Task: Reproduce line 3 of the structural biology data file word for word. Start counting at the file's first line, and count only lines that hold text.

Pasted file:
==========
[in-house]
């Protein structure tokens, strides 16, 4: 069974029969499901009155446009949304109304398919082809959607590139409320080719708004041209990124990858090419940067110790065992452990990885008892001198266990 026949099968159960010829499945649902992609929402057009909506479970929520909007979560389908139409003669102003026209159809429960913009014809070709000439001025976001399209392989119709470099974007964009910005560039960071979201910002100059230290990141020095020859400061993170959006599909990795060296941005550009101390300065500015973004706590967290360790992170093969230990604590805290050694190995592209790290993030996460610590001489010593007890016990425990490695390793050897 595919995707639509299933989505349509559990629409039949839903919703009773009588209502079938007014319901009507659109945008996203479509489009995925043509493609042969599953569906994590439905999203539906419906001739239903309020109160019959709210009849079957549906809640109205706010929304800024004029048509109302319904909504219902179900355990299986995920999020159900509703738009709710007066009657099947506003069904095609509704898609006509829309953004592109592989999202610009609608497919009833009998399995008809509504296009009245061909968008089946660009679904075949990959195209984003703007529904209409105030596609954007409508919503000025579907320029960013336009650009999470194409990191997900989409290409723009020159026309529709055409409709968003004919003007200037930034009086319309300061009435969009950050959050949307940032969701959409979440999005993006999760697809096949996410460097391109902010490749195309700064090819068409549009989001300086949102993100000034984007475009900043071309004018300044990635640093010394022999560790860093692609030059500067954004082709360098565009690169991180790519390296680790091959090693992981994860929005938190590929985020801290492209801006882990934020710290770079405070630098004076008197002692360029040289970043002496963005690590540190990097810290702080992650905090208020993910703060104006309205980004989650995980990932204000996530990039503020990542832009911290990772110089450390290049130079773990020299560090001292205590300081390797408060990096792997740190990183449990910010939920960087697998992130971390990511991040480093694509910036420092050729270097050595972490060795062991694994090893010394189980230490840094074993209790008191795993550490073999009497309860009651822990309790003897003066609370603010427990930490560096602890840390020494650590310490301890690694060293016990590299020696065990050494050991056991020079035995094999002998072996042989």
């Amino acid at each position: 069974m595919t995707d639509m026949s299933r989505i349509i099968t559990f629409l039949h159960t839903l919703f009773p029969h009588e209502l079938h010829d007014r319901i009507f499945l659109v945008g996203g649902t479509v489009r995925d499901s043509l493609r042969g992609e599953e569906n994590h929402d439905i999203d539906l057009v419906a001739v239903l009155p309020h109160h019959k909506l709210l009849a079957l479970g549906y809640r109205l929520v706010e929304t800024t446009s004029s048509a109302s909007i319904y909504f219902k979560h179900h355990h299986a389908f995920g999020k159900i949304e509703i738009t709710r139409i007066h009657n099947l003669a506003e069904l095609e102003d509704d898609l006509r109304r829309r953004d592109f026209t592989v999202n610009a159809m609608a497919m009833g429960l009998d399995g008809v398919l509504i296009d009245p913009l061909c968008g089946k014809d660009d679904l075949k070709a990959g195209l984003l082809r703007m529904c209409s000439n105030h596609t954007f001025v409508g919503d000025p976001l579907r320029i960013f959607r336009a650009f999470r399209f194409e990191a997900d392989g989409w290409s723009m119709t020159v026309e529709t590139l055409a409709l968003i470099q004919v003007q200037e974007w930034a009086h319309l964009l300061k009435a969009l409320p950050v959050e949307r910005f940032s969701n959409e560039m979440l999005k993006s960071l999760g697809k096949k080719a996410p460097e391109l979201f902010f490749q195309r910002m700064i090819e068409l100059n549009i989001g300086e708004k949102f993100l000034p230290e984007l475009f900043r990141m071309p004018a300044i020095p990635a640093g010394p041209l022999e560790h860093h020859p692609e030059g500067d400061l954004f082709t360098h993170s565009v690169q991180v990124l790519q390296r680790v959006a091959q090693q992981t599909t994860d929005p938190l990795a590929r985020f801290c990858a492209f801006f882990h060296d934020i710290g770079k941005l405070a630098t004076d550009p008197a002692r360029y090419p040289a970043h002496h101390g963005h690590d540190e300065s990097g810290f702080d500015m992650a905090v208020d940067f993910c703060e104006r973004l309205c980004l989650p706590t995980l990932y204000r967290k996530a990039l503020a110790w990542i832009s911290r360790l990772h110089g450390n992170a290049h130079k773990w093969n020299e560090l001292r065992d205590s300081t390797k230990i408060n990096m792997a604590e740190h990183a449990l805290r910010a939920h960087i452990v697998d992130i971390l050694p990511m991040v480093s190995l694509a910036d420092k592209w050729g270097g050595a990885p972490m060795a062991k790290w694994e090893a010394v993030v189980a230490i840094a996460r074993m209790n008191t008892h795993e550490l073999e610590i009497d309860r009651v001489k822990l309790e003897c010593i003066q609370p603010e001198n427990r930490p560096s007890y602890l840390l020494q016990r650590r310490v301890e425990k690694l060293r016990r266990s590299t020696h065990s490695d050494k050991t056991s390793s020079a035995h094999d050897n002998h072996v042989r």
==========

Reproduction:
């Amino acid at each position: 069974m595919t995707d639509m026949s299933r989505i349509i099968t559990f629409l039949h159960t839903l919703f009773p029969h009588e209502l079938h010829d007014r319901i009507f499945l659109v945008g996203g649902t479509v489009r995925d499901s043509l493609r042969g992609e599953e569906n994590h929402d439905i999203d539906l057009v419906a001739v239903l009155p309020h109160h019959k909506l709210l009849a079957l479970g549906y809640r109205l929520v706010e929304t800024t446009s004029s048509a109302s909007i319904y909504f219902k979560h179900h355990h299986a389908f995920g999020k159900i949304e509703i738009t709710r139409i007066h009657n099947l003669a506003e069904l095609e102003d509704d898609l006509r109304r829309r953004d592109f026209t592989v999202n610009a159809m609608a497919m009833g429960l009998d399995g008809v398919l509504i296009d009245p913009l061909c968008g089946k014809d660009d679904l075949k070709a990959g195209l984003l082809r703007m529904c209409s000439n105030h596609t954007f001025v409508g919503d000025p976001l579907r320029i960013f959607r336009a650009f999470r399209f194409e990191a997900d392989g989409w290409s723009m119709t020159v026309e529709t590139l055409a409709l968003i470099q004919v003007q200037e974007w930034a009086h319309l964009l300061k009435a969009l409320p950050v959050e949307r910005f940032s969701n959409e560039m979440l999005k993006s960071l999760g697809k096949k080719a996410p460097e391109l979201f902010f490749q195309r910002m700064i090819e068409l100059n549009i989001g300086e708004k949102f993100l000034p230290e984007l475009f900043r990141m071309p004018a300044i020095p990635a640093g010394p041209l022999e560790h860093h020859p692609e030059g500067d400061l954004f082709t360098h993170s565009v690169q991180v990124l790519q390296r680790v959006a091959q090693q992981t599909t994860d929005p938190l990795a590929r985020f801290c990858a492209f801006f882990h060296d934020i710290g770079k941005l405070a630098t004076d550009p008197a002692r360029y090419p040289a970043h002496h101390g963005h690590d540190e300065s990097g810290f702080d500015m992650a905090v208020d940067f993910c703060e104006r973004l309205c980004l989650p706590t995980l990932y204000r967290k996530a990039l503020a110790w990542i832009s911290r360790l990772h110089g450390n992170a290049h130079k773990w093969n020299e560090l001292r065992d205590s300081t390797k230990i408060n990096m792997a604590e740190h990183a449990l805290r910010a939920h960087i452990v697998d992130i971390l050694p990511m991040v480093s190995l694509a910036d420092k592209w050729g270097g050595a990885p972490m060795a062991k790290w694994e090893a010394v993030v189980a230490i840094a996460r074993m209790n008191t008892h795993e550490l073999e610590i009497d309860r009651v001489k822990l309790e003897c010593i003066q609370p603010e001198n427990r930490p560096s007890y602890l840390l020494q016990r650590r310490v301890e425990k690694l060293r016990r266990s590299t020696h065990s490695d050494k050991t056991s390793s020079a035995h094999d050897n002998h072996v042989r």